A Treasury is either:
- Originally, a place where money, gold and other treasure is kept.
- Today, a government department which deals with money supply, taxation and financial policy.
History[change | change source]
The treasury as a place to keep the king's (or city's) gold and valuables has a long history. The winners in a war would take back whatever they wanted, and slaves and booty were top of the list. The first recorded booty in history is a stele taken during 1160 BC.
- "...And there was also silver weighing many thousands of talents and all the royal treasure amounting to a very great sum..." Procopius of Caesarea.
The term treasury was first used in classical antiquity to describe the places built for gifts to the gods. An example is the Siphnian Treasury in Delphi. Many similar buildings were put up in Olympia, Greece by city-states hoping to impress others during the ancient Olympic Games. In Ancient Greece treasuries were almost always inside religious buildings such as temples. This made state funds sacrosanct, and adding moral constraints to the punishment for thieves.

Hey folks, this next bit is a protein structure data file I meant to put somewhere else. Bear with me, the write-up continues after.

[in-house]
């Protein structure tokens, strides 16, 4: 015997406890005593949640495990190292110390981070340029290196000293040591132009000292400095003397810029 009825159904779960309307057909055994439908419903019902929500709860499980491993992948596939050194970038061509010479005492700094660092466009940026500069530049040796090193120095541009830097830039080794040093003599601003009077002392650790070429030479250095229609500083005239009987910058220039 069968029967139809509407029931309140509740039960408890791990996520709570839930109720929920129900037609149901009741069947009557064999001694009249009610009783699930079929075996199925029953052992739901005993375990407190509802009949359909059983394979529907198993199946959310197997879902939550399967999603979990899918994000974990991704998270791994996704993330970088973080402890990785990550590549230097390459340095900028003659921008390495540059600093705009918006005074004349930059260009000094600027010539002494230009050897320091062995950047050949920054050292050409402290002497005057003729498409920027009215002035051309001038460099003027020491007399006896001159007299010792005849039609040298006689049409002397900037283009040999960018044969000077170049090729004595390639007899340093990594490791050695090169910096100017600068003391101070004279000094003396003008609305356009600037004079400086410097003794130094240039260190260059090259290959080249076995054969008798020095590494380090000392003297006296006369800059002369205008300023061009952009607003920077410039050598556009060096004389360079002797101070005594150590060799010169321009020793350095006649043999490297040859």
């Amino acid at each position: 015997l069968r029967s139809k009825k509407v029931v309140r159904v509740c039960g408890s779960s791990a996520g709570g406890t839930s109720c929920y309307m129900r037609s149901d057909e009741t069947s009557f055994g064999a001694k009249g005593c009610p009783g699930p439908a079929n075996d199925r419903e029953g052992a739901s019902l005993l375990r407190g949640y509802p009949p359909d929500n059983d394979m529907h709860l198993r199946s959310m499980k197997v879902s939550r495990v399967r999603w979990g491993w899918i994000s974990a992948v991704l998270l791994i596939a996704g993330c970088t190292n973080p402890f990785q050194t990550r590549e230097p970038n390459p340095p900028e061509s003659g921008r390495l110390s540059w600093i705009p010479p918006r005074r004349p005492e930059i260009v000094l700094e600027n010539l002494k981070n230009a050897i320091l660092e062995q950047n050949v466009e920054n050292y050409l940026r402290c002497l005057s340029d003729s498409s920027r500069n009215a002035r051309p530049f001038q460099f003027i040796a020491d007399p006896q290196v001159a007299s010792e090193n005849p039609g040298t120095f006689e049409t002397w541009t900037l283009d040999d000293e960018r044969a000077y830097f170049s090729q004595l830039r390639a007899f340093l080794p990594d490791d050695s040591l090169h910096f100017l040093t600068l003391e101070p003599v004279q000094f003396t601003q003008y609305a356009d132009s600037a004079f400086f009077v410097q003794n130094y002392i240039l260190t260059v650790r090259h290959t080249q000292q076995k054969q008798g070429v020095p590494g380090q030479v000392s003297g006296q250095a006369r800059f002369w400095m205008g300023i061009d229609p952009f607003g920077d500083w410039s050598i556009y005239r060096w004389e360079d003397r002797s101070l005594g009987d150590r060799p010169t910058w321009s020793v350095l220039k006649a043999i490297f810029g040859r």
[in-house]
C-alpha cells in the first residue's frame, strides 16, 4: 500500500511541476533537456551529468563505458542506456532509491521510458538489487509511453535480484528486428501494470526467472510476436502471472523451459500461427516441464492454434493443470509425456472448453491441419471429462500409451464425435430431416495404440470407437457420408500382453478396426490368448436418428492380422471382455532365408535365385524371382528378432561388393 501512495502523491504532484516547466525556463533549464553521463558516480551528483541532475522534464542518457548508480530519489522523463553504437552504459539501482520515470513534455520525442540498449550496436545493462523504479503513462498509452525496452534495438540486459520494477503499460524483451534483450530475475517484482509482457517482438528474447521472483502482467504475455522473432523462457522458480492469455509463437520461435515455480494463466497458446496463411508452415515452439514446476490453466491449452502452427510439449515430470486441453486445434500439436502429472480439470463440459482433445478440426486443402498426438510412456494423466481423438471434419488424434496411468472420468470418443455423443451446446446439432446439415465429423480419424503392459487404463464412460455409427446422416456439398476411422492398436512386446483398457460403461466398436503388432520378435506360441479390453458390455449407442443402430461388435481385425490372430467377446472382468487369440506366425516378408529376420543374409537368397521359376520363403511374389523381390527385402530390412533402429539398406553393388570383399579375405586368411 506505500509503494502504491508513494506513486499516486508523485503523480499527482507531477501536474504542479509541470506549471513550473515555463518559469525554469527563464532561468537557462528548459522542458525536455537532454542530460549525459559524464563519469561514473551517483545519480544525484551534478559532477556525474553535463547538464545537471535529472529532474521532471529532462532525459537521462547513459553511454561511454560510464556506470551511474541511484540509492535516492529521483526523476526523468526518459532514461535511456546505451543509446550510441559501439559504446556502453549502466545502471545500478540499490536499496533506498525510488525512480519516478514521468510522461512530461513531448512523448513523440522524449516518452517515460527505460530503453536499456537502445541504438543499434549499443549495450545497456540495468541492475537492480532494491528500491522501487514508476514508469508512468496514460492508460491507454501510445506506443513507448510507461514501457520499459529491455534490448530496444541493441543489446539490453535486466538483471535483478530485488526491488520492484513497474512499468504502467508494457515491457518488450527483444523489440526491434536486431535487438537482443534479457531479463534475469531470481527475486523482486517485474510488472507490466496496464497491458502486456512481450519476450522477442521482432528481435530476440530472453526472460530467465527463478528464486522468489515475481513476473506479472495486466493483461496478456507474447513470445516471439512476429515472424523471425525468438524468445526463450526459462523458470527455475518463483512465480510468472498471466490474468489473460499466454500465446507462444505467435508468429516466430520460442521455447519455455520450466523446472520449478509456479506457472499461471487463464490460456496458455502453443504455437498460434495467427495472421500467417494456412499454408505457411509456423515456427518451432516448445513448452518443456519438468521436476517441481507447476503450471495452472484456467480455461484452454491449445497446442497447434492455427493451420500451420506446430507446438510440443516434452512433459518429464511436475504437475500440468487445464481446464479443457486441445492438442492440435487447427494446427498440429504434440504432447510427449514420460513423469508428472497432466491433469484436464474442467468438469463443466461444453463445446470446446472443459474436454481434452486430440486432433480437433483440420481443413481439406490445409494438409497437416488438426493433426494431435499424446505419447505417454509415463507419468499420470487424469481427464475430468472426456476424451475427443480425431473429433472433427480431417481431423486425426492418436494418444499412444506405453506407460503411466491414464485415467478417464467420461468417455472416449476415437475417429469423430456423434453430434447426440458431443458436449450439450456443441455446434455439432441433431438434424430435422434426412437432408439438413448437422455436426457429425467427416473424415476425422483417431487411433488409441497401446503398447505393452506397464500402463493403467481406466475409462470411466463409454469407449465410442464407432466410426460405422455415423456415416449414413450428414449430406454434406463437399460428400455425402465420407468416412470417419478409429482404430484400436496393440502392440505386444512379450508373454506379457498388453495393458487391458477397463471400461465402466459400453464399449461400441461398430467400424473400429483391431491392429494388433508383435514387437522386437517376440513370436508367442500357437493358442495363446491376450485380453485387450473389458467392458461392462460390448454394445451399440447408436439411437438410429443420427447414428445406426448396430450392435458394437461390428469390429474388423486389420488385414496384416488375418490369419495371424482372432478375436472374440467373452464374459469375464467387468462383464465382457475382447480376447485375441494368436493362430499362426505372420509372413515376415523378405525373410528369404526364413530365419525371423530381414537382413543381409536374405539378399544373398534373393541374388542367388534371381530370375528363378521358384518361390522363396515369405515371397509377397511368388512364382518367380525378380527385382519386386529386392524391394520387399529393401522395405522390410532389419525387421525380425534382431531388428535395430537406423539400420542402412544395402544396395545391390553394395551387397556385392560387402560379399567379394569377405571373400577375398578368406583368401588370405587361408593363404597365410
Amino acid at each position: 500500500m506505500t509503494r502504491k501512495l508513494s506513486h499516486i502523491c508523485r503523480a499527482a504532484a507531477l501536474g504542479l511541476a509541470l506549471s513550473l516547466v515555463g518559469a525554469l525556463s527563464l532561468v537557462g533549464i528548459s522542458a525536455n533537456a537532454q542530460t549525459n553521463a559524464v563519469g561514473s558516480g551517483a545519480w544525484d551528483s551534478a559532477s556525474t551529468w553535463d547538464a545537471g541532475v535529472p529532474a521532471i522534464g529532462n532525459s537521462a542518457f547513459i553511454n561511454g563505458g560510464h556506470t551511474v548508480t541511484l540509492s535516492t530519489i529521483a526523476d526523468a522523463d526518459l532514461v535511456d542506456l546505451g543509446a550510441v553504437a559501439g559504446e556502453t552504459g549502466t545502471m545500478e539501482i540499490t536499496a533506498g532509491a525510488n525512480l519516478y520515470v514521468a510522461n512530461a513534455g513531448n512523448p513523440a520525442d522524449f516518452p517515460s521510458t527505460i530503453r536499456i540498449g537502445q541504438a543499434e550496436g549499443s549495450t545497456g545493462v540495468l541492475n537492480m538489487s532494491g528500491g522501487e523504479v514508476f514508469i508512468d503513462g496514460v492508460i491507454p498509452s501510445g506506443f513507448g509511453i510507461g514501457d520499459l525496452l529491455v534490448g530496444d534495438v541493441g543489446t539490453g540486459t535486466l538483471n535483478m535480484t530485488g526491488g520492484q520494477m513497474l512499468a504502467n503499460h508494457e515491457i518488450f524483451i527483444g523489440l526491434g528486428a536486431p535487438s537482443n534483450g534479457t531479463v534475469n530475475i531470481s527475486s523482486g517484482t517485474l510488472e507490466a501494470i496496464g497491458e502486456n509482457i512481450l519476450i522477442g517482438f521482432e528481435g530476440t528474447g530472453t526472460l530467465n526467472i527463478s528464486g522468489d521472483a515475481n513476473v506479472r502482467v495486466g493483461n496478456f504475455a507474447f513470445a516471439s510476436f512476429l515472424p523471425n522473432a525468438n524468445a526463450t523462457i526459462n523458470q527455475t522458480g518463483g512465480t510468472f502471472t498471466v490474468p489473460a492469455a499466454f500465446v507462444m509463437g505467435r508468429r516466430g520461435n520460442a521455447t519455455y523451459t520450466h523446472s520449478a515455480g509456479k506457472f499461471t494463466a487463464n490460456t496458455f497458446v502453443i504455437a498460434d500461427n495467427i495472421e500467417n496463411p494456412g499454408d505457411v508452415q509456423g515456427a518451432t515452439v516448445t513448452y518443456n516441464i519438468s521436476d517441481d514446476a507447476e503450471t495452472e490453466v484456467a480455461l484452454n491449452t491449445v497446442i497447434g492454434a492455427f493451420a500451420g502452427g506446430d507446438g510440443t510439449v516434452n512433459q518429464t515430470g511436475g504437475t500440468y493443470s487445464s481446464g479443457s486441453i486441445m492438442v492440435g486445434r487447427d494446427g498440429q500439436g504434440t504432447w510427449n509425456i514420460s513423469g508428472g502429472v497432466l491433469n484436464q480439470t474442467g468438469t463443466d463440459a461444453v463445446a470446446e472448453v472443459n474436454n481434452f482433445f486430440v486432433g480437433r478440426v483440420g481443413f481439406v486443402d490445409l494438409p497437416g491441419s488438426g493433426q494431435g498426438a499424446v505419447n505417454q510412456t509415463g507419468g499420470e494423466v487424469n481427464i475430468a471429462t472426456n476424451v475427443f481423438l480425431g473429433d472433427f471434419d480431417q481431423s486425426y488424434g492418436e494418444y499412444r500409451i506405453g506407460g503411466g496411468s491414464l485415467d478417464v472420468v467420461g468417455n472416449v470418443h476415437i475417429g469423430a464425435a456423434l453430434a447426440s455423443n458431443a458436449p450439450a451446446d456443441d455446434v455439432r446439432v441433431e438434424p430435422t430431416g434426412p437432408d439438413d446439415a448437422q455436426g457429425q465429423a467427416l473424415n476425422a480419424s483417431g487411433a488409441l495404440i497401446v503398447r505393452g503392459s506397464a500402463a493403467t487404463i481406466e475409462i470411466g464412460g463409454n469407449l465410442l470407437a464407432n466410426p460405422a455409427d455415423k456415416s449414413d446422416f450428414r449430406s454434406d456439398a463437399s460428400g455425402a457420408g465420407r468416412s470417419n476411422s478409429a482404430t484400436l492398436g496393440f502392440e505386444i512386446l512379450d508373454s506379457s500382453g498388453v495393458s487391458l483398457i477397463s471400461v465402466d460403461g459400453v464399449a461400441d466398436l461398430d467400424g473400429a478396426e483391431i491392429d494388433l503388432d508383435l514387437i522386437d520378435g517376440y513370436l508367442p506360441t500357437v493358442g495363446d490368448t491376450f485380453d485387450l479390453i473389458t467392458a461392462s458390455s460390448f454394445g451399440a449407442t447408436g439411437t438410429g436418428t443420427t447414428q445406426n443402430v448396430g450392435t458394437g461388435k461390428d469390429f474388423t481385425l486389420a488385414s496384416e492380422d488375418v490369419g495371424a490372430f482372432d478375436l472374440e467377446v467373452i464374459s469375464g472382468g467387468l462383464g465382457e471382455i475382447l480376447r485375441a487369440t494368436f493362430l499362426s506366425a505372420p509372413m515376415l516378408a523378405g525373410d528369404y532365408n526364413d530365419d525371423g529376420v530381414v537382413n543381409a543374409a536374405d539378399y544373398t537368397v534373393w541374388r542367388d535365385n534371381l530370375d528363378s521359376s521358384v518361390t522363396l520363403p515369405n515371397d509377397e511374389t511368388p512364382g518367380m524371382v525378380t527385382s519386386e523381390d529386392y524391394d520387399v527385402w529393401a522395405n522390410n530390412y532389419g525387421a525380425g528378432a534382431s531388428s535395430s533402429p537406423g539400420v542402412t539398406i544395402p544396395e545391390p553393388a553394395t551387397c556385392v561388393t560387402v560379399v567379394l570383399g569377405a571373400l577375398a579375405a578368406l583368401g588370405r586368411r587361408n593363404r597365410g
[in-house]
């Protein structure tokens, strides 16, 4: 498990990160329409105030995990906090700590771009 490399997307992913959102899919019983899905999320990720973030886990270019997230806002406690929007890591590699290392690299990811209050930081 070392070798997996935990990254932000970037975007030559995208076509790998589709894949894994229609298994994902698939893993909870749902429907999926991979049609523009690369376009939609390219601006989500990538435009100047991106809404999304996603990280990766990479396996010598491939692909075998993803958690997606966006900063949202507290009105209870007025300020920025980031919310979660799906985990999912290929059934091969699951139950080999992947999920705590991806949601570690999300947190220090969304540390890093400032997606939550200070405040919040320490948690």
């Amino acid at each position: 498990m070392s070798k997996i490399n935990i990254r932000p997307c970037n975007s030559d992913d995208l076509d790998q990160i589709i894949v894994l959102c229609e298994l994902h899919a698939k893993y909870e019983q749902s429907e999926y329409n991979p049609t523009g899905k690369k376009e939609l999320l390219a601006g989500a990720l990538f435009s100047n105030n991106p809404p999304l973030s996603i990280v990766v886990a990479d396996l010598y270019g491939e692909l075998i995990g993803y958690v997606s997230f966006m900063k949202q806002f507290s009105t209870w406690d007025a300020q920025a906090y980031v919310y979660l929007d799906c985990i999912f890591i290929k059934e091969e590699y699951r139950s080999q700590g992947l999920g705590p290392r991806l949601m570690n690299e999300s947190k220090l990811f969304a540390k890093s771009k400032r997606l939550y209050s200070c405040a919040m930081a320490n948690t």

The ancient Roman word aerarium signified the treasury of the Senate, fiscus was used to indicate the imperial treasury used by Caesar.  They had, as we do, the distinction between a treasury as a store of valuables, and the treasury as an office of finance.
Treasuries in modern government[change | change source]
H.M. Treasury[change | change source]
In the United Kingdom, Her Majesty's Treasury is overseen by the Chancellor of the Exchequer. The traditional honorary title of First Lord of the Treasury is held by the Prime Minister. Her Majesty's Revenue and Customs administers the taxation system.
Ministry of Finance[change | change source]
In many other countries, the treasury is called the Ministry of Finance. Its head is known as the Finance Minister. Examples include New Zealand, Canada, Malaysia, Singapore, Bangladesh, India, Pakistan, and Japan.
Both[change | change source]
In some other countries, a Treasury will co-exist with a separate Ministry of Finance, with divided functions.
The government of Poland includes the Ministry of Finance as well as the Ministry of State Treasury, as does the government of the Ukraine. It was the same in Italy before the creation of the united Ministry of Economy. In the Australian federal government a treasurer and a finance minister co-exist.
References[change | change source]
- Neer, Richard T. 2001. Framing the gift: the politics of the Siphnian Treasury at Delphi. Classical Antiquity 20, 2, 273–344.  Retrieved 2012-06-16
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- Sir William Smith 1853. Dictionary of Greek and Roman Antiquities C.C. Little and J. Brown Retrieved 2012-07-04